What is Breast Cancer?
Breast Cancer

Breast cancer is an abnormal growth of cells that normally line the ducts and the lobules. Most breast cancer begins in the ducts (ductal), some in the lobules (lobular), and the rest in other breast tissues. Lymph is a clear fluid that has tissue waste products and immune system cells. Most lymphatic vessels of the breast lead to underarm (axillary) lymph nodes.

Some lead to lymph nodes above the collarbone (called supraclavicular) and others to internal mammary nodes which are next to the breastbone (or sternum). Cancer cells may enter lymph vessels and spread along these vessels to reach lymph nodes.

Cancer cells may also enter blood vessels and spread through the bloodstream and other parts of the body.
Breast cancer is classified by whether the cancer started in the ducts or lobules, whether the cells have grown or spread through the duct or lobule (invasive) or not (in situ carcinoma) and the way the cancer cells look under a microscope.  

Types of breast cancer

One of the most important distinctions to understand about breast cancer is the difference between invasive cancer and carcinoma in situ. The key concepts of each are discussed below

Invasive Cancer

The more serious of the two, invasive breast cancer develops when abnormal cells from inside the lobules or ducts break out into the surrounding breast tissue. This provides an opportunity for cancer to spread to the lymph nodes and, in advanced stages, to organs like the liver, lungs and bones.

In the past, breast cancer was thought to grow in an orderly progression from a tiny tumor in the breast tissue to a larger one, sequentially traveling out to the nearby lymph nodes, then distant ones, and finally metastasizing in other parts of the body. Now, however, it is thought that cancer cells are capable of traveling from the breast through the blood and lymphatic system early in the course of the disease, though these traveling cancer cells do not always survive beyond the tumor.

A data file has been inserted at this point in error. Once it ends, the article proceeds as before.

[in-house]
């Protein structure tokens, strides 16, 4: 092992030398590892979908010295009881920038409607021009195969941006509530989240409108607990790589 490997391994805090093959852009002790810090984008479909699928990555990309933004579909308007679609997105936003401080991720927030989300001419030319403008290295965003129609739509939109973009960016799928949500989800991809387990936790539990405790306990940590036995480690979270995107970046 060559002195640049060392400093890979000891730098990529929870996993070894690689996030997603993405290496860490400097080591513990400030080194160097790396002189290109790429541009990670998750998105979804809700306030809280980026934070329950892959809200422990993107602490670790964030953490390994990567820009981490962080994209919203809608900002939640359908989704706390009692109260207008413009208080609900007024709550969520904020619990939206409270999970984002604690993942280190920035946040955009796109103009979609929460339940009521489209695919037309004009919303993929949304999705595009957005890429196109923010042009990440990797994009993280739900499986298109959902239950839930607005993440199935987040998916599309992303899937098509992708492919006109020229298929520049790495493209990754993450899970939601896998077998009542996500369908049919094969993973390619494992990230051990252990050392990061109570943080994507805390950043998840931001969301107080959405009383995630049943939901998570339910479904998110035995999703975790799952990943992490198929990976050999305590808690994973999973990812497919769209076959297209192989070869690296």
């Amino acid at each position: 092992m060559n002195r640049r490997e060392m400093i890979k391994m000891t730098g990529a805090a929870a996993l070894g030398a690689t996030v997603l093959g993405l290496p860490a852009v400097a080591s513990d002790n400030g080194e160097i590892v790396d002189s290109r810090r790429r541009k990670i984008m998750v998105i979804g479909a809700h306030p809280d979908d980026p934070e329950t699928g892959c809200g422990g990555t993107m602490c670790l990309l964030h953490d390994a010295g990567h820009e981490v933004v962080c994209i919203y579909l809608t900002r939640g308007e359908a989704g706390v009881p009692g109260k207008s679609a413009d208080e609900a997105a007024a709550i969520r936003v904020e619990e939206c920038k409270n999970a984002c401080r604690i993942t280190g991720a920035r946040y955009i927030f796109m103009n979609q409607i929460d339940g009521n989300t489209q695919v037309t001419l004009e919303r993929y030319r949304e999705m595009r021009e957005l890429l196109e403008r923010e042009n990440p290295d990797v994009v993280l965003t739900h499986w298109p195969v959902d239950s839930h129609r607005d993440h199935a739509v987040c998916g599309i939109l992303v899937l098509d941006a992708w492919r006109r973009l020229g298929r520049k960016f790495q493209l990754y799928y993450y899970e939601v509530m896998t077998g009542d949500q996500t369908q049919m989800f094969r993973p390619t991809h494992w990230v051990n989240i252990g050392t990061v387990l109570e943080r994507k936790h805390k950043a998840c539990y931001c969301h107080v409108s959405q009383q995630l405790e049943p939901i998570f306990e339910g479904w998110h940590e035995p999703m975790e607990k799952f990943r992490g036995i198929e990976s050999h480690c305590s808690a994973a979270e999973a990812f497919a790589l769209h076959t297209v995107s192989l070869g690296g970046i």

Carcinoma in Situ

When abnormal cells grow inside the lobules or milk ducts but have not spread to the surrounding tissue or beyond, the condition is called carcinoma in situ. The term "in situ" means "in place" and is used to describe this condition because the abnormal cells are still "in place" inside the lobules or ducts where they first originated.

There are two main categories of carcinoma in situ:  ductal carcinoma in situ and lobular carcinoma in situ.

Though the word "carcinoma" is used in their titles, the cells are not fully cancerous because they have not developed the ability to invade tissues outside of the ducts or lobules and metastasize. They are often referred to as precancerous conditions because they can either develop into or raise the risk of invasive cancer.

Breast cancer figures

Breast cancer is the most common cancer affecting women, It accounts for 25% of all cancers, 45% of cancer in females in 2011.

Worldwide about 1.1million women are diagnosed with breast cancer every year. An additional 410,000 women will die from this disease. In the Emirate of Abu Dhabi, approximately 170 women are diagnosed with breast cancer annually.